Carl supports workers with health struggles – #heartunions
8th – 14th February 2017 is #heartunions week, celebrating the great work unions do, and paying tribute to the reps who are an important part of that. The Unsung Heroes series is running all week, sharing stories from reps and members about how being part of their union has impacted their lives.
40-year-old Carl Lewthwaithe was elected to his role as a full time Disability Equality Advisor by all 3 unions recognised at Sellafield – GMB, Prospect and UNITE. Sellafield has 13,500 staff on site. Carl currently has 200 active cases at his workplace. He has won numerous awards over the years for his work as a Disability Equality Advisor.
Carl’s journey to where he is now shows his persistence.
When he was 16, Carl followed the footsteps of his dad and grandad and joined the army. He was a machine gunner and sustained a back injury. When he came out of the army, he got a job at Sellafield. Whilst working there, his back problems got dramatically worse and he was diagnosed with a severe prolapse of his back disc.
Carl had surgery on his back and returned back to work after 6 weeks. When he returned to work, the pain continued until the pain became so severe that he locked himself in a cupboard and cried until a colleague found him. A biopsy result showed that Carl had an infection in his disc and required a full disc replacement.
Carl was off work for 18 months due to his condition. After his operation, he was advised he might be in a wheelchair, but due to his determination he returned to work after 18months with the support of a back brace and walking frame.
When Carl returned to work his manager said “you are no good to me like this”. Carl was also told he could no longer be a shift worker as he was disabled, which would have meant a reduction in pay of £12,000. The employer’s idea of reasonable adjustment was to have Carl sit in the canteen and amend documents, which he refused to do.
Carl convinced his employer to allow him attend training as a TUC Disability Champion in the workplace. Carl argued:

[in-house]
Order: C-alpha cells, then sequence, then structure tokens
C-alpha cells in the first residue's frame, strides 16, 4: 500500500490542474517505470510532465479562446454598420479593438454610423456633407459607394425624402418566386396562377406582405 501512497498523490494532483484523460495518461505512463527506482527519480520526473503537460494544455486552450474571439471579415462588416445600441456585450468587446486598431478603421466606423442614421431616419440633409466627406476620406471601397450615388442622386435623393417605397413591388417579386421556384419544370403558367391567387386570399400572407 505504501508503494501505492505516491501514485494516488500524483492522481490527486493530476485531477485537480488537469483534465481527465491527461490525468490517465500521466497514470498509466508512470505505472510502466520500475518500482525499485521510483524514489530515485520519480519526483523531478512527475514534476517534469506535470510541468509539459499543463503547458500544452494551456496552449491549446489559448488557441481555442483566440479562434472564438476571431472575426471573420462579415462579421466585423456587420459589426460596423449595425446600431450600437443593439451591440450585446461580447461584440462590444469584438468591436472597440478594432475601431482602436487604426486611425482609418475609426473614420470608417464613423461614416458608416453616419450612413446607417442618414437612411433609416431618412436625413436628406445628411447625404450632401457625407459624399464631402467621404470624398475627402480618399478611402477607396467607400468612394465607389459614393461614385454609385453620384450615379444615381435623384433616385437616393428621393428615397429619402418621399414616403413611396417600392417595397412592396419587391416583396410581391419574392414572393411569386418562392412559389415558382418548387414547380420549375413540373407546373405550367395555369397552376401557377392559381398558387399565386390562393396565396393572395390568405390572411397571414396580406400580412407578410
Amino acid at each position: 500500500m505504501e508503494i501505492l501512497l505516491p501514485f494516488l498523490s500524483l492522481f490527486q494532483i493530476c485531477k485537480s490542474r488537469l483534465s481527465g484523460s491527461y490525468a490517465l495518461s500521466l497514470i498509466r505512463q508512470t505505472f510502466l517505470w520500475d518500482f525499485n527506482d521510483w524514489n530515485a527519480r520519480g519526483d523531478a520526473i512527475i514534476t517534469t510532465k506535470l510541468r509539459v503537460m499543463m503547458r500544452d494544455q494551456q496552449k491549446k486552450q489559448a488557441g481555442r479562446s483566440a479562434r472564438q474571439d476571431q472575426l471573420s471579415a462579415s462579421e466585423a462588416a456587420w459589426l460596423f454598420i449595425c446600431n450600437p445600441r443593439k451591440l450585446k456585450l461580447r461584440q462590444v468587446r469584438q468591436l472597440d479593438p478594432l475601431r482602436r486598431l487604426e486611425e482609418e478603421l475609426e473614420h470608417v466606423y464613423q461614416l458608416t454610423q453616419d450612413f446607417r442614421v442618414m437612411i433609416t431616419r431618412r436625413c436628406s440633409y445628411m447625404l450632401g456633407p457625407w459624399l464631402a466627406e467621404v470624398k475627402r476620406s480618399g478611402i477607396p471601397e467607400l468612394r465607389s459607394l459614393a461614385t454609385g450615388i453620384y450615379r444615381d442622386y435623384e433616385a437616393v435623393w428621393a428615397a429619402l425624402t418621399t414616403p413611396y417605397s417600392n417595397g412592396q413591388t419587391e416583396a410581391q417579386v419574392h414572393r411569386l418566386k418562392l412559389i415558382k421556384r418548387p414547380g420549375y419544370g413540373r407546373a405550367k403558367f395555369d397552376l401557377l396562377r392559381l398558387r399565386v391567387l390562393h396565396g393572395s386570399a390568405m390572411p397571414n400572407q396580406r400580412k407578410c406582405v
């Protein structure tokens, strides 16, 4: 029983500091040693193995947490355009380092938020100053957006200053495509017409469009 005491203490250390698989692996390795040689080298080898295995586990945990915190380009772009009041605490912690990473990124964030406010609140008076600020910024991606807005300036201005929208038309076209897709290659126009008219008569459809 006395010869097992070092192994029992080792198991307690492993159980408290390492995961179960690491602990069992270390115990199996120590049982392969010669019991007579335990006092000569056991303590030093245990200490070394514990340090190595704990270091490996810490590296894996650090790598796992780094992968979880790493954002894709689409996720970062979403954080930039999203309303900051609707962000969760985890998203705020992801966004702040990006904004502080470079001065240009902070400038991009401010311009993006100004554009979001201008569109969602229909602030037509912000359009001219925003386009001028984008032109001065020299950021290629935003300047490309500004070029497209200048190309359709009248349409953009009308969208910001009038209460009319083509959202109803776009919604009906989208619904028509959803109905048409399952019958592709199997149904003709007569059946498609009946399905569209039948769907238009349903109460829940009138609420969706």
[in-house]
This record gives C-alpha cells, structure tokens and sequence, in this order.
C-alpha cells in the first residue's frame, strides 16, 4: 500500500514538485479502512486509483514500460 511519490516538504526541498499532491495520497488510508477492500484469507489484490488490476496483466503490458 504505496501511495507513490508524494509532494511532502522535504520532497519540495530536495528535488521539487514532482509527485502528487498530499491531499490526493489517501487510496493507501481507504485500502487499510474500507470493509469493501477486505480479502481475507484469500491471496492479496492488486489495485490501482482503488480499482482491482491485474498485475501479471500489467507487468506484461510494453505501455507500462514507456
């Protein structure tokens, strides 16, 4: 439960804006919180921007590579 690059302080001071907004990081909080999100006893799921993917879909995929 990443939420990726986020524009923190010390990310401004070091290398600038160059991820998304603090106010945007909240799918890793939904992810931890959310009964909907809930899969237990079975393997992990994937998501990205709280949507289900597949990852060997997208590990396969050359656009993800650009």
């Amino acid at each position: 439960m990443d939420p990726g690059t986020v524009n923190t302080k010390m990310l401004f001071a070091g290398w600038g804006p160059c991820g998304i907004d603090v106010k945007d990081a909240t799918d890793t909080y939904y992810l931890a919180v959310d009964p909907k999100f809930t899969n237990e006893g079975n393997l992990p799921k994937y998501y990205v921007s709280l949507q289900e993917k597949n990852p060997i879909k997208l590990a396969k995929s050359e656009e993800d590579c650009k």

“They could make better use of my skills by allowing me to train as a Disability Champion, which can help the company avoid going to the employment tribunal on the grounds of discrimination.”
Since Carl became a Disability Advisor, the company hasn’t been to the tribunal on the grounds of disability discrimination for 6 years.
Now Carl’s days are spent supporting workers with physical and mental health struggles.
Carl’s normal day consists of meeting with people in work, staff home visits, accompanying members to see the site doctor, reviewing and rewriting equality and diversity policies. He also ensures Sellafield are meeting the requirements of the DWP Two Ticks accreditation, which includes commitment to recruitment and retention of disabled workers.
One of the initiatives Carl has been helping to develop is the cancer support group. He was able to help secure funding from the employer. Carl is also involved in working with the employer and UNITE to deliver mental health first aid training for the employees.
Carl believes it is “absolutely very important” to be a member of a union.
“Being in a union, you will have the right level of support in place for reps and branches.
“The role of union reps in the workplace is important as we negotiate terms and conditions and pay as well as ensuring the right level of collective bargaining rights. Every employee has access to good level of representation.”
The big aim for #heartunions week is to encourage more people to join a union. Please share this page with friends, colleagues and neighbours. If we each get one person to join a union this week, we’ll be well on the way to getting a better deal for working people all year round.
To find a union – http://heartunions.org/about-joining-a-union/